CEO's family calls police account 'blatant lie'

The ACLU and gay rights groups in New Jersey are calling for an independent investigation into the shooting death of an Atlanta bank CEO during a raid of a New Jersey park last Friday.

The police say the shooting was a lone officer's response to being physically threatened; the CEO's family dispute that claim, and civil liberties groups suspect anti-gay sentiment may have played a factor in the police raid.

DeFarra Gaymon, described in the press as a 48-year-old father of four and the CEO of the Credit Union of Atlanta, was shot and killed by an unnamed police officer in Newark's Branch Brook Park during an undercover police raid of "public sex" in the park on July 17. Gaymon was shot once in the chest and died in a nearby hospital. He had been attending his 30th high school reunion at nearby Montclair High.

Now the Essex County prosecutor's office has released the police officer's account of the events that led up to Gaymon's death, and the CEO's family says they're not buying it.

According to the account, the undercover officer had returned to the park to look for a missing pair of handcuffs he had evidently left there during an earlier raid, when he allegedly encountered Gaymon, who the officer says was openly masturbating. The New York Times reports:

“The plainclothes officer was bending down to retrieve his handcuffs,” Mr. Laurino said, “when he was approached by Mr. Gaymon, who was engaged in a sexual act at the time.” Words were exchanged that the prosecutor said “would lead one to believe that” Mr. Gaymon was propositioning the officer.

“The officer pulled out his badge, identified himself as a police officer and informed Mr. Gaymon that he was under arrest,” Mr. Laurino said. Then, he said, Mr. Gaymon shoved the officer to the ground and ran, ignored the officer’s demands to stop, and repeatedly threatened to kill the officer if he approached. The officer cornered Mr. Gaymon beside a pond and tried to handcuff him, Mr. Laurino said, but again Mr. Gaymon resisted.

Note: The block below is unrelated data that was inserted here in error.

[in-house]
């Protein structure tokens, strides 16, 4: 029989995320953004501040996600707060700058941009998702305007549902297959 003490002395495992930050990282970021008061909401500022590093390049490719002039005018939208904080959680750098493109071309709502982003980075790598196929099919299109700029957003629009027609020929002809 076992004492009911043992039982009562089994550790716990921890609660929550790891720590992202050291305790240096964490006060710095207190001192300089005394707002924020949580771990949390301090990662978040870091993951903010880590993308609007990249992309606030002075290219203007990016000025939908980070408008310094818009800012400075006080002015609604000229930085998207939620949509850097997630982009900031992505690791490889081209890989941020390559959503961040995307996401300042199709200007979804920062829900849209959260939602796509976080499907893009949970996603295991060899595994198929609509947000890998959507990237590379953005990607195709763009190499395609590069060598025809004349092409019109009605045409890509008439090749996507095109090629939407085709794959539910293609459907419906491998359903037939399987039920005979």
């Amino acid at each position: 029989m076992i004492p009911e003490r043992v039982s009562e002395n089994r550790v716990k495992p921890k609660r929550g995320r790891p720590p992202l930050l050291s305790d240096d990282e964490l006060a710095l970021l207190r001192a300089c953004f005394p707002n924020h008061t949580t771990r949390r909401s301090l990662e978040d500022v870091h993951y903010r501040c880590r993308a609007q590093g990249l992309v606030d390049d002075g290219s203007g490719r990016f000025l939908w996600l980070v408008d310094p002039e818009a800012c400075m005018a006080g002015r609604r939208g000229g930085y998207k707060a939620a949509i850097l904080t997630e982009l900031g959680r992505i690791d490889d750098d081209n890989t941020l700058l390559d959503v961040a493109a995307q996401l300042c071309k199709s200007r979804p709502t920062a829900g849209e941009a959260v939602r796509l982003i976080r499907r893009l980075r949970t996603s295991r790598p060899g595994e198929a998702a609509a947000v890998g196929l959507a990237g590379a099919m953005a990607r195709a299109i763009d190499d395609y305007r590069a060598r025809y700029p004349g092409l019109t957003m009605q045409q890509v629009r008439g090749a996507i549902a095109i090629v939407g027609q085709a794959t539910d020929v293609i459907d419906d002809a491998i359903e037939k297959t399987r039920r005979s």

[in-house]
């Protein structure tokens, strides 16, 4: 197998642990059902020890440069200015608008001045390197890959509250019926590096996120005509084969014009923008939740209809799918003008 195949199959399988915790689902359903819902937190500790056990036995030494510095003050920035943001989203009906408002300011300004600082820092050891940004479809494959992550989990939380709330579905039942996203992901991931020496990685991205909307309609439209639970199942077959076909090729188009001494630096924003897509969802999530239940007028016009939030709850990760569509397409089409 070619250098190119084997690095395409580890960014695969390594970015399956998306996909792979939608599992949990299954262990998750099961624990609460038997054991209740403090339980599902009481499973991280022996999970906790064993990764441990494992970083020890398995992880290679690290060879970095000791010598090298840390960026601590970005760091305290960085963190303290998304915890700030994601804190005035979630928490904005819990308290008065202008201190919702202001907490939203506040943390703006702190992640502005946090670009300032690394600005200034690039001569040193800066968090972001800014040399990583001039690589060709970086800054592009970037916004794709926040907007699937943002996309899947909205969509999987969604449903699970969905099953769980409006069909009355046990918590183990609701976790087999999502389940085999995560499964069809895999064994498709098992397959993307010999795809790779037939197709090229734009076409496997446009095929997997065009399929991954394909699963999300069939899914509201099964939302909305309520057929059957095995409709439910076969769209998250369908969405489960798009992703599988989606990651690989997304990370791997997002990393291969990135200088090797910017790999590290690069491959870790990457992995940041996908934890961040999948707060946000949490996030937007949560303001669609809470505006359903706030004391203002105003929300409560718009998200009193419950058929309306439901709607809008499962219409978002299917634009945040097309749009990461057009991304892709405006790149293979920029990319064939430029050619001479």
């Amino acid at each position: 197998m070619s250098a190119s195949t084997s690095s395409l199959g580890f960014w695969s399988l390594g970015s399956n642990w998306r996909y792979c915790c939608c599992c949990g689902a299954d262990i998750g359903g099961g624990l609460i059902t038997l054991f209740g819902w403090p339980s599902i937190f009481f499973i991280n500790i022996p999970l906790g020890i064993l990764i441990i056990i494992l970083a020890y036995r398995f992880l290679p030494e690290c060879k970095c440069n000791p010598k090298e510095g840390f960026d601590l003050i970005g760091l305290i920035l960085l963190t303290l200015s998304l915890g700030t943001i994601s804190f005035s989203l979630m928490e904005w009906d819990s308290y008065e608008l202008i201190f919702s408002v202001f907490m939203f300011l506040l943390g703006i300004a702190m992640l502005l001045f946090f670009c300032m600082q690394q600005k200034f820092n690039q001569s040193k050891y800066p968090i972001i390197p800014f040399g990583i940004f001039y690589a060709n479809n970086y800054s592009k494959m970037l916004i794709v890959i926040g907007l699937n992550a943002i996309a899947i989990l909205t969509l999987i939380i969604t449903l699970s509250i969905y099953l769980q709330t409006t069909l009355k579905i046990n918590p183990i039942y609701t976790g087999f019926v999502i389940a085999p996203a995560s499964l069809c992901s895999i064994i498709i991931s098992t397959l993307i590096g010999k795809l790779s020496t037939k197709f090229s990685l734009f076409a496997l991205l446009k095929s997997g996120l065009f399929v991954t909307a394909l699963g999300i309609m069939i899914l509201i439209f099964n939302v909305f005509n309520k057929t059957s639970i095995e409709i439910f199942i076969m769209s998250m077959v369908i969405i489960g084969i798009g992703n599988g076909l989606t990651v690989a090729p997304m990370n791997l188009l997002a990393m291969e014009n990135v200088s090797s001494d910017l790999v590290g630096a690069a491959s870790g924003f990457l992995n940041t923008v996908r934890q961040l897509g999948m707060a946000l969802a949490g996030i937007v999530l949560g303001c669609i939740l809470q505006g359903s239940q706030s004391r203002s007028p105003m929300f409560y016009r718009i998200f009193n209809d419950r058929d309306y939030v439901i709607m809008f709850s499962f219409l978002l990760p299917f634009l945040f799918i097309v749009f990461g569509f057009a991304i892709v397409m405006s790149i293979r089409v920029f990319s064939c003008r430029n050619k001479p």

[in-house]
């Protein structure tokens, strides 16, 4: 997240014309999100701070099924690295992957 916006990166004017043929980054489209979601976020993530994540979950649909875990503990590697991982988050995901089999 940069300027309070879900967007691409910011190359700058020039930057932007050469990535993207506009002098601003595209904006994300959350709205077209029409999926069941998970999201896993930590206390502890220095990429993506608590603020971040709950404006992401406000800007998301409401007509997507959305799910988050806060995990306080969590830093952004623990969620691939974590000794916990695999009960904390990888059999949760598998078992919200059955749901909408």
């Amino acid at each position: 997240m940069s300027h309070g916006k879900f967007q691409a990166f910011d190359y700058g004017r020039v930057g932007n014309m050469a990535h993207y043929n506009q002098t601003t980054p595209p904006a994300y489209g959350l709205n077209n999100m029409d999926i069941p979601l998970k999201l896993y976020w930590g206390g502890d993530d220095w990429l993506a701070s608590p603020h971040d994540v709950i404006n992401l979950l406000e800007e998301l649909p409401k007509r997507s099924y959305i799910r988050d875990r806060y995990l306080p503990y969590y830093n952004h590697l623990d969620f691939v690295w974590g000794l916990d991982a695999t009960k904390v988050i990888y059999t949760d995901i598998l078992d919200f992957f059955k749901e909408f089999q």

“Mr. Gaymon reached into his pocket and lunged at the officer in an attempt to disarm the officer,” Mr. Laurino said. The officer, “fearing for his life,” the prosecutor said, shot Mr. Gaymon once, and he died at the hospital three hours later.

Gaymon's family is disputing that account. "The statement is a blatant lie concocted after four days of unexplained silence," the family said in a statement sent to the Atlanta Journal-Constitution.

"Dean Gaymon was a nonviolent, non-aggressive and nonthreatening person his entire life," the statement said. "It would have been completely and totally against his nature to 'tussle' with a police officer, to resist authority, to assault a police officer ... Words such as 'I am going to kill you' would not be uttered from him.

"Essex County has wrongfully taken Dean Gaymon’s life and with him not being here to present his side of the story, they are now attempting to defame him in death and to kill his name and reputation in addition to his body. Our family will not stand by and allow this to occur."

Now the Newark Star-Ledger reports that the ACLU and several gay-rights groups in New Jersey have joined forces to call for an independent investigation into Gaymon's death.

Steven Goldstein, chairman of Garden State Equality, said: "We make no assumption as to the sexual orientation of the victim. Nor do we condone lewdness, but any sting operation targeting gay men or LGBT people specifically, or anyone perceived as such, is unconscionable — and as we strongly believe, illegal."

"What we have here is a situation where an unarmed citizen ends up dead as a result of what would have been a minor crime," Deborah Jacobs, executive director for the ACLU in New Jersey, told the Star-Ledger. "Considering the seriousness of the incident and many unanswered questions, this investigation demands the legitimacy that only an external review can provide."

A spokeswoman for the Essex County prosecutor's office told ABC News that she had no response to the Gaymon family's assertions. She said the issue would be investigated by a grand jury. Under New Jersey law, all deaths at the hands of police officers are investigated by a grand jury to determine if the death was justified.